Union Bank and Bank of California were already benefiting from both trends when their Japanese parents, Bank of Tokyo and Mitsubishi Bank Ltd., merged last April.

At the post-merger Union Bank of California, the loan portfolio increased fourfold. Even adjusting for the merger, the parent banks' small- business loans increased 35%.

Union Bank competes directly with Wells Fargo and BankAmerica in California, but tries to set itself apart with expertise in import-export financing and personal service.

"Small-business owners want to deal with a banker, not just a bank," said Donald Hance, manager of Union Bank's small-business banking program. "They want to deal with someone who understands their business and knows where they are going and who is there when they need them."

Compass Bancshares, Birmingham, Alabama, designated small-business lenders to develop relationships with customers throughout its branch network. Compass more than doubled its small-business portfolio, to $961 million.

The bank also expanded its small-business lending with the purchase of smaller banks in Texas, a state with abundant growth in entrepreneurship.

"The competition is putting a lot of pressure on the margins, but if a bank does its job well the relationships with small-business customers can be very profitable," said Randy Haines, Compass' city president for Birmingham.

Two other Birmingham-based banking companies posted double-digit increases: 21% at SouthTrust Corp. and 27% at Regions Financial Corp. Amsouth Bancorp., also of Birmingham, saw a 17% decline.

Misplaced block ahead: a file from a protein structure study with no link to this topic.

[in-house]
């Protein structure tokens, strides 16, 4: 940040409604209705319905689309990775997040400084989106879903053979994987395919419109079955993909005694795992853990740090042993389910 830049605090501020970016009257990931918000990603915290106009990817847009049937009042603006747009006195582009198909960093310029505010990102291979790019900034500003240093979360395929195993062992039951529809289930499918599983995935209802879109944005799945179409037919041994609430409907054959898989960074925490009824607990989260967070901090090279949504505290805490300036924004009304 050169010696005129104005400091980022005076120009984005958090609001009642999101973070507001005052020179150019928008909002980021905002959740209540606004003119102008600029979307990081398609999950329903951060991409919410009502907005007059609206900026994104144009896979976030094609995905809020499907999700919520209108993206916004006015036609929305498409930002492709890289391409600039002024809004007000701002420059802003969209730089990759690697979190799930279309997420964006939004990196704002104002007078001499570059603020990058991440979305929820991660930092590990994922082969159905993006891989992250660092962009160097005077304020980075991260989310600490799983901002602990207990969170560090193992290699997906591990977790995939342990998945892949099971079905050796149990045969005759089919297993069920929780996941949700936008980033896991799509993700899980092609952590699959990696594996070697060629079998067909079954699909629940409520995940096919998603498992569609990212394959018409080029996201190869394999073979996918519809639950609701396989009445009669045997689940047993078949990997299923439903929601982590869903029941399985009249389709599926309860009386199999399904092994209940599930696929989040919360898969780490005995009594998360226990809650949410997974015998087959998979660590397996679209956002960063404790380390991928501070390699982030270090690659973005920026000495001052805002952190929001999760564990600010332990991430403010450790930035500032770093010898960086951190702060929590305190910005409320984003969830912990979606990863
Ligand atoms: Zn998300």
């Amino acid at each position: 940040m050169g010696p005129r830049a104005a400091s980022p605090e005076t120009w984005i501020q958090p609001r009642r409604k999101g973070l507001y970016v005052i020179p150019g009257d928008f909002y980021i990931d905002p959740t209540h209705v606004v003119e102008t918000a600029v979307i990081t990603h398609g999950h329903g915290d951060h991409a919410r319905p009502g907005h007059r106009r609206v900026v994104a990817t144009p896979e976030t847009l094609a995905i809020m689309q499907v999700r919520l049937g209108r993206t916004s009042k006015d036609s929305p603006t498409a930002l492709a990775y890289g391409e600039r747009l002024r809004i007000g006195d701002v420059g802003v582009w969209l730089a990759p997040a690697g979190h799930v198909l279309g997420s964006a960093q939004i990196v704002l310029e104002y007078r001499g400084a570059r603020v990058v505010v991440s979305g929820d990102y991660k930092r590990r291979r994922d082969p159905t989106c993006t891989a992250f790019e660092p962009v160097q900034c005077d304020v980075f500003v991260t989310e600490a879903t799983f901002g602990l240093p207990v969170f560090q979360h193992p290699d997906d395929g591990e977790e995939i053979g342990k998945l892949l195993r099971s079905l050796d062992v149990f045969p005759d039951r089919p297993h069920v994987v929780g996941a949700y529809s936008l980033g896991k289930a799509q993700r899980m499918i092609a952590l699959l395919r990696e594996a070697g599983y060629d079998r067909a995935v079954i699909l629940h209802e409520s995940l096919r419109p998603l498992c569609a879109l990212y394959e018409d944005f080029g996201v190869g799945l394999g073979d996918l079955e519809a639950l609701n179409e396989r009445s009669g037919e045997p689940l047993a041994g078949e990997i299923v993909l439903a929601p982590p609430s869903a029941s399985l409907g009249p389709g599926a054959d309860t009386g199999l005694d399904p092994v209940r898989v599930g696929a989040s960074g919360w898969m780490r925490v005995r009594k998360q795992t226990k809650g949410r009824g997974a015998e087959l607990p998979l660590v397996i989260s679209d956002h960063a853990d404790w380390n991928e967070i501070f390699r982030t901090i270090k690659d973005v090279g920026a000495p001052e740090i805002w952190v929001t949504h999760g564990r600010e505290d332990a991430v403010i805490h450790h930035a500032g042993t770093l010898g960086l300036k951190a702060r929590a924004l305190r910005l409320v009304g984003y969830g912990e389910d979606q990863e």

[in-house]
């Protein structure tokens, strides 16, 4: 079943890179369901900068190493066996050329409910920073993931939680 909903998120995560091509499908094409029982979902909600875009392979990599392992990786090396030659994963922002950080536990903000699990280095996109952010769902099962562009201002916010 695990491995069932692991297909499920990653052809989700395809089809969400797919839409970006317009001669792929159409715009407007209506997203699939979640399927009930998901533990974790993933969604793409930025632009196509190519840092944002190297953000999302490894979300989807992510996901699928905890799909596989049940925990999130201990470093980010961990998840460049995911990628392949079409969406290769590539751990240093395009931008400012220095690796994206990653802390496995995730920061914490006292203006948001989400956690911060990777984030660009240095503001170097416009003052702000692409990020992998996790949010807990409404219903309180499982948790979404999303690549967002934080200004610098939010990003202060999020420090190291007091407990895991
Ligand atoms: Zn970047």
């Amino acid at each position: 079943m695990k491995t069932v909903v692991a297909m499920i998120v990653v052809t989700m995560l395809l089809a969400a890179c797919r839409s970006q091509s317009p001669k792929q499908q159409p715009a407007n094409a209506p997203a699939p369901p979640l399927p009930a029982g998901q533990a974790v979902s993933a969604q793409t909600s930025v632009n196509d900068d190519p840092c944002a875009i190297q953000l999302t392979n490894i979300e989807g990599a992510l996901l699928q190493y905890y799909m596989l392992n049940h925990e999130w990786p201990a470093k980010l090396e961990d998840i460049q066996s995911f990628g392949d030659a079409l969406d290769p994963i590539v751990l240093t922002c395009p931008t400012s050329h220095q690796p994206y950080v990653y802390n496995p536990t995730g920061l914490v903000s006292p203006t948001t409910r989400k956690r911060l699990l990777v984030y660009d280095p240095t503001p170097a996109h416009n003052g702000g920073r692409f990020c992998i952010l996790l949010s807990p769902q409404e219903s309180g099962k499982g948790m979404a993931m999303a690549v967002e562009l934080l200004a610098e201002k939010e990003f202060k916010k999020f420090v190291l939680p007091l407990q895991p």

To compete with nonbank lenders entering the expanding market, Compass formed a division specializing in Small Business Administration loans and is considering securitizing them.

While SBA lending can fill a competitive niche, relying on the federal agency too much can cause problems, said Russ Schuler, manager of Firstar Bank of Wisconsin's commercial financial group.

Firstar Corp. was one of the few companies showing a decline in its small-business portfolio. Mr. Schuler said an increase in fees the SBA charges on larger loans discouraged some potential customers.

Milwaukee-based Marshall & Ilsley Corp. and Grand Rapids, Mich.-based Old Kent Financial Corp. also slumped. At the same time First Chicago NBD Corp. posted an 8% increase, excluding the impact of the merger of its Chicago and Detroit constituent banks.

Mr. Schuler sounded a note of caution amid the prosperity: "The competition is doing deals without government guarantees, without personal guarantees, and at lower rates than in the past. There is too much competition chasing too few deals."

Subscribe Now

Access to authoritative analysis and perspective and our data-driven report series.

14-Day Free Trial

No credit card required. Complete access to articles, breaking news and industry data.